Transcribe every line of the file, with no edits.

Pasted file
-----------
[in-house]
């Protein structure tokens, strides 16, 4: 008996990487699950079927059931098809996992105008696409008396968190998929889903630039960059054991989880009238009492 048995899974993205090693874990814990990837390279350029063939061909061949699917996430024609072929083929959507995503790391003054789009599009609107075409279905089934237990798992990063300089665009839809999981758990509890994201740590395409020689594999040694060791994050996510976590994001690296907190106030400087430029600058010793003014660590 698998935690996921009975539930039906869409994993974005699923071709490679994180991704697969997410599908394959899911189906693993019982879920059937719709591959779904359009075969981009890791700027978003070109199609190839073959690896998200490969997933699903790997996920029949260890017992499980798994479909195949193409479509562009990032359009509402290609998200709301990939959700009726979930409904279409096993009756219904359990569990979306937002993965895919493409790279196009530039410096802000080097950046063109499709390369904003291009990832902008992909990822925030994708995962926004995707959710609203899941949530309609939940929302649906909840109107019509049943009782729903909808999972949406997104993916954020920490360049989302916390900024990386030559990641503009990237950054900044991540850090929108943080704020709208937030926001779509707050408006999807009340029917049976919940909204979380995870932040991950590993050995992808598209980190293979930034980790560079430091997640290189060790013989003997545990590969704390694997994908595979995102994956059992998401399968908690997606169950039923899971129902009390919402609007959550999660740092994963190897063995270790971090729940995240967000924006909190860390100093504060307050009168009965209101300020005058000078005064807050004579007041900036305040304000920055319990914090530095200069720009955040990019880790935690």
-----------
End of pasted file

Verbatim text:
[in-house]
């Protein structure tokens, strides 16, 4: 008996990487699950079927059931098809996992105008696409008396968190998929889903630039960059054991989880009238009492 048995899974993205090693874990814990990837390279350029063939061909061949699917996430024609072929083929959507995503790391003054789009599009609107075409279905089934237990798992990063300089665009839809999981758990509890994201740590395409020689594999040694060791994050996510976590994001690296907190106030400087430029600058010793003014660590 698998935690996921009975539930039906869409994993974005699923071709490679994180991704697969997410599908394959899911189906693993019982879920059937719709591959779904359009075969981009890791700027978003070109199609190839073959690896998200490969997933699903790997996920029949260890017992499980798994479909195949193409479509562009990032359009509402290609998200709301990939959700009726979930409904279409096993009756219904359990569990979306937002993965895919493409790279196009530039410096802000080097950046063109499709390369904003291009990832902008992909990822925030994708995962926004995707959710609203899941949530309609939940929302649906909840109107019509049943009782729903909808999972949406997104993916954020920490360049989302916390900024990386030559990641503009990237950054900044991540850090929108943080704020709208937030926001779509707050408006999807009340029917049976919940909204979380995870932040991950590993050995992808598209980190293979930034980790560079430091997640290189060790013989003997545990590969704390694997994908595979995102994956059992998401399968908690997606169950039923899971129902009390919402609007959550999660740092994963190897063995270790971090729940995240967000924006909190860390100093504060307050009168009965209101300020005058000078005064807050004579007041900036305040304000920055319990914090530095200069720009955040990019880790935690």